The process of getting a mortgage has it’s own lexicon. There are words, acronyms and shorthand that take a little getting used to. Here’s a quick overview of a few of the terms you are likely to hear as you work with a Loan Officer on your mortgage:
The person borrowing the money to purchase or refinance a home (that’s you)
Usually a bank or financial institution who offers the mortgage to the borrower (that’s us)
The finance charge the borrower pays to use the Lender's money to purchase the Property
An agreement where a homeowner pledges an interest in their property (the house you have contracted to buy) as collateral for a loan on that same property
Everyone has advice when it comes to buying a home. But there are a few things that you should keep in mind specifically about mortgages.
Some of them may surprise you . . . and all of them can be explained by a licensed loan officer. Here are our top 3 things we think you should know about mortgages:
1 - The higher your credit score, the lower your interest rate can be. Think about it, the lender is taking a big risk ...
Financial documents in order and accessible? Check.
Credit score at least 580+? Check.
Downpayment funds building up? Check.
Good News, you may be financially ready to start looking for your first home. Now you just need a little guidance on how to go about it. It’s best to have professional advice. With any big purchase, there is a lot of research and trust involved, so there are a few thing you need to consider BEFORE you explore your local listings.
Get recommendations from friends and colleagues and talk with licensed loan officers in your area. You will be sharing a lot of personal financial information with them, and the home buying process can be intense, so you need to feel comfortable and have a level of trust.
- Ask them about new home buyer programs in your community. You may qualify for grants, down payment assistance or special loan programs that can help reduce the cost of buying your first home.
Frontier brings to mind windswept fields and plains dotted with distant homes and outbuildings. Rural, you might say? Maybe not. As defined by the United States Department of Agriculture (USDA), rural actually has a very broad definition. And that’s a good thing for home buyers in select areas of the country. Especially for those who have the ability to pay a monthly mortgage, but who don’t have a sufficient down payment saved. That situation is not uncommon. In a recent survey of young home buyers, coming up with a down payment was the second biggest barrier to purchasing a home.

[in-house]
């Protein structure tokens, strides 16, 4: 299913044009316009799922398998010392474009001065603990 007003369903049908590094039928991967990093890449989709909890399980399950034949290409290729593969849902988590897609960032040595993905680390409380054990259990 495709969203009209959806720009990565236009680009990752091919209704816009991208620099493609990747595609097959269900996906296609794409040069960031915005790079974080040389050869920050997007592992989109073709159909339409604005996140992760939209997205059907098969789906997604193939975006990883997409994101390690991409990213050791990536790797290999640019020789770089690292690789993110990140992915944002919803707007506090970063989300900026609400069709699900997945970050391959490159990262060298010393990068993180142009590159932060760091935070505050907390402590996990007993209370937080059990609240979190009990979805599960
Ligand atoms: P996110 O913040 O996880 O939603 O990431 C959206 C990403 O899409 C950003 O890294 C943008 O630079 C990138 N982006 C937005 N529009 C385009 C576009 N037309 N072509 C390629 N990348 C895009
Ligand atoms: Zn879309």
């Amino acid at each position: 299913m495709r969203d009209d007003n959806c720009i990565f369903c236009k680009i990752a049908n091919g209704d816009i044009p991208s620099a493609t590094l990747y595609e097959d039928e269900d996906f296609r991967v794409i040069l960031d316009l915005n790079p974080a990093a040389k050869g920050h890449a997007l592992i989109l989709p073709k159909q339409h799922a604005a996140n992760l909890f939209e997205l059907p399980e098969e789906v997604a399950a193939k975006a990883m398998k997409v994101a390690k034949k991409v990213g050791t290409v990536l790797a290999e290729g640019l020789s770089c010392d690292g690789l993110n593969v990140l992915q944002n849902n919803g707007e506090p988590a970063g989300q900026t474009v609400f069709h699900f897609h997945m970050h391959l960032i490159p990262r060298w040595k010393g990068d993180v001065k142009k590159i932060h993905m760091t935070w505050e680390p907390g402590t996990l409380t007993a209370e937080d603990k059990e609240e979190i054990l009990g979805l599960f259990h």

The good news is, in many parts of the region, there is still a no-money-down mortgage option available. It’s called a USDA Loan and is specific to homes in rural areas as designated by the USDA - the United States Department of Agriculture. There are many USDA eligible zones in New Jersey. These homes may be in small towns, exurbs and even suburbs outside of our major metropolitan areas. It’s worth exploring as you house hunt for your primary residence. Even the Jersey Shore has many communities with USDA eligible properties. In fact, most homes on LBI are USDA loan eligible.
Like all mortgages, both the home buyer and the property need to qualify for a loan. With a USDA Loan, ...
Most kids get an annual check up. Many adults also have a physical every year or two. But how often have you done a check-up on your finances? If you are hoping to buy your first home sometime in the near future, a financial check-up is a good idea. Getting your first mortgage means a lender is going to dig pretty deep into your financial situation. The process can be a lot smoother if you are prepared and know what to expect. Here are a few tips:
Be Honest (with yourself)
Know your credit score. If you have a Discover® Card, it’s on every monthly statement. If not request a free credit report from any of the three credit agencies. If your FICO score is below 600, you probably should focus on paying down some of your debt and repairing your credit history.
Know your assets. Your assets include your income and the value of any property you own including cars, artwork, jewelry, musical instruments, boats, bikes, other real estate, retirement/pension, etc.
Understand your debt. What you owe includes your monthly expenses, as well as the balance on any other loans you have, including car loans, student loans, credit card balances (all of them). It also includes any other legal obligation like spousal or child support and ...